The Epidemiological Controversy in Campania

In order to verify the impact that the waste cycle in the hot spots of Campania has on health, in 2004 the Civil Protection Department commissioned the World Health Organization with an epidemiological study that was published in 2005.

The results showed 1) high rates of mortality for all the causes of death and for specific cancers in 24 municipalities in the provinces of Caserta (11) and Naples (13), but the main determinants of such high rates were poor lifestyle (i.e. diet, smoking, and infections) and occupational exposure rather than vicinity to waste facilities (legal and illegal); 2) high rates of neonatal malformations in the same area, but no causal relation was found between those rates and the practice of waste dumping, due to the presence of other intensive industrial and agriculture activities existing in the area (Martuzzi et al. 2005). Other studies (Fazzo et al. 2008) followed and detected anomalies in health conditions in the municipalities in Campania where illegal disposal of waste was more frequent, and they also confirmed the lack of a causal relation between mortality and morbidity rates and the presence of waste malpractices.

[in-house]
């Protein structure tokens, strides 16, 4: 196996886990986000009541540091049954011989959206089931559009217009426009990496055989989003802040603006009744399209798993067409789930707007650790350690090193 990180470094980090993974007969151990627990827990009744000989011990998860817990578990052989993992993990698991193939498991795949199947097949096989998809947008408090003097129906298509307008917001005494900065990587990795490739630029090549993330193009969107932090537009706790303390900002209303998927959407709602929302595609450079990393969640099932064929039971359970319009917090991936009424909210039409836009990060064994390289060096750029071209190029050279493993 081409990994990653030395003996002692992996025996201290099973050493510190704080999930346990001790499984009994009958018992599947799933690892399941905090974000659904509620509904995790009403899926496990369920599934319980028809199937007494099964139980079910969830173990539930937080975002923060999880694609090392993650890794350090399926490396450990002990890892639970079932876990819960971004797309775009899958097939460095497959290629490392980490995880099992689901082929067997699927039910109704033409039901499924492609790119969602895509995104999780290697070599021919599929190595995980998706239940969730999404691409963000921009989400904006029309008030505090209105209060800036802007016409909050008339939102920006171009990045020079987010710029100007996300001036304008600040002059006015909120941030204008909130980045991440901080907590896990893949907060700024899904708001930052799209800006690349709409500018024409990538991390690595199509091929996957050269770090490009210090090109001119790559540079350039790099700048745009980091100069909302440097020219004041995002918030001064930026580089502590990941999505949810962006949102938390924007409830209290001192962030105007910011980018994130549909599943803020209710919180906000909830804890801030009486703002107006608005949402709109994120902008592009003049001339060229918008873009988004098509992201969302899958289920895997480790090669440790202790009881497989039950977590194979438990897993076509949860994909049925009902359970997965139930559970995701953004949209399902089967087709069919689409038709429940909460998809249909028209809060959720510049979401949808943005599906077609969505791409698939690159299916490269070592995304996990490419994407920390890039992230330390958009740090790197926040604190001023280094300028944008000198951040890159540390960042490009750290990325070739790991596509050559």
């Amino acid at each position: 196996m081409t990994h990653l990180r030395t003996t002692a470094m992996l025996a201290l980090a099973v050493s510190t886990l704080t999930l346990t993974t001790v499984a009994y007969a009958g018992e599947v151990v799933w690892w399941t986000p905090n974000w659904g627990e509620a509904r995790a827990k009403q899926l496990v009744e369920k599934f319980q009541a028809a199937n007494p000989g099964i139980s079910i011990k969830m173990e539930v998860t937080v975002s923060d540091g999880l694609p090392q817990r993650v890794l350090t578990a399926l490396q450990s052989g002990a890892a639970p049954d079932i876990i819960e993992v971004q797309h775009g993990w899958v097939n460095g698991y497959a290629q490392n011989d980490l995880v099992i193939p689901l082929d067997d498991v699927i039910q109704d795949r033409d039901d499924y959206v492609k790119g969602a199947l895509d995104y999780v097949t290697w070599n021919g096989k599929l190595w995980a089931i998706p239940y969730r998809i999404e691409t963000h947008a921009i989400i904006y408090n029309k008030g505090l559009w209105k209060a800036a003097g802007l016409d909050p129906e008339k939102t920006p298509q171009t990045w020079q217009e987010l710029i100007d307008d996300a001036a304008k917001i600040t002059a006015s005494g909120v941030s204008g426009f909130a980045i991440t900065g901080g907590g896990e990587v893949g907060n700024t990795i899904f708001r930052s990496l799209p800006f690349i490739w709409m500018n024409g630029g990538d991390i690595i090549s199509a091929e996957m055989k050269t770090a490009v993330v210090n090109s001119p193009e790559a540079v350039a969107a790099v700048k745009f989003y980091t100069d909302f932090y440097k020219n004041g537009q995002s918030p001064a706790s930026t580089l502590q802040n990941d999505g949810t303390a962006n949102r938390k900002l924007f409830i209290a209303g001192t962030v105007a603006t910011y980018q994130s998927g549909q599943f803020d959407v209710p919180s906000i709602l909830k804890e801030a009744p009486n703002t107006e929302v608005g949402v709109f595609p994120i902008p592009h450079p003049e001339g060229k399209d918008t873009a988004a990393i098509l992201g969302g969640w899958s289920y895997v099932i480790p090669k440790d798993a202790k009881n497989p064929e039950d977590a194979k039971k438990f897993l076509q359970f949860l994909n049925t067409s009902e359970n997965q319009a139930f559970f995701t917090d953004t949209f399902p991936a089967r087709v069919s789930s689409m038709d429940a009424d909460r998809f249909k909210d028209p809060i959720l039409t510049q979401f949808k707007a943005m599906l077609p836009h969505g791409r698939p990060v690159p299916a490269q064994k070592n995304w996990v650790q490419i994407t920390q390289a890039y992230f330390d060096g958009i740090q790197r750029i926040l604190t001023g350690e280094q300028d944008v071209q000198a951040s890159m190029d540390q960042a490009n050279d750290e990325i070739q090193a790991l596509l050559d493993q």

There is an evident contradiction between Campanian citizens’ daily perceptions of their unhealthy condition, the poor health of their relatives and friends who live in the vicinity of waste sites, and the main conclusions of the studies commissioned by public authorities. The controversy continues to fuel the perceptions of those affected of not being protected by public institutions. It also confirms that there is often a tendency towards weak legal protection by national regulations for victims of environmental crimes (Lynch and Stretsky 2003). In contrast, scholars have argued in favour of the potential benefits of victims’ participation in the criminal justice system in a variety of forms, including the decision-making process, consultation, and providing information (Cardwell et al. 2011) (Figs. 3.1 and 3.2).

 
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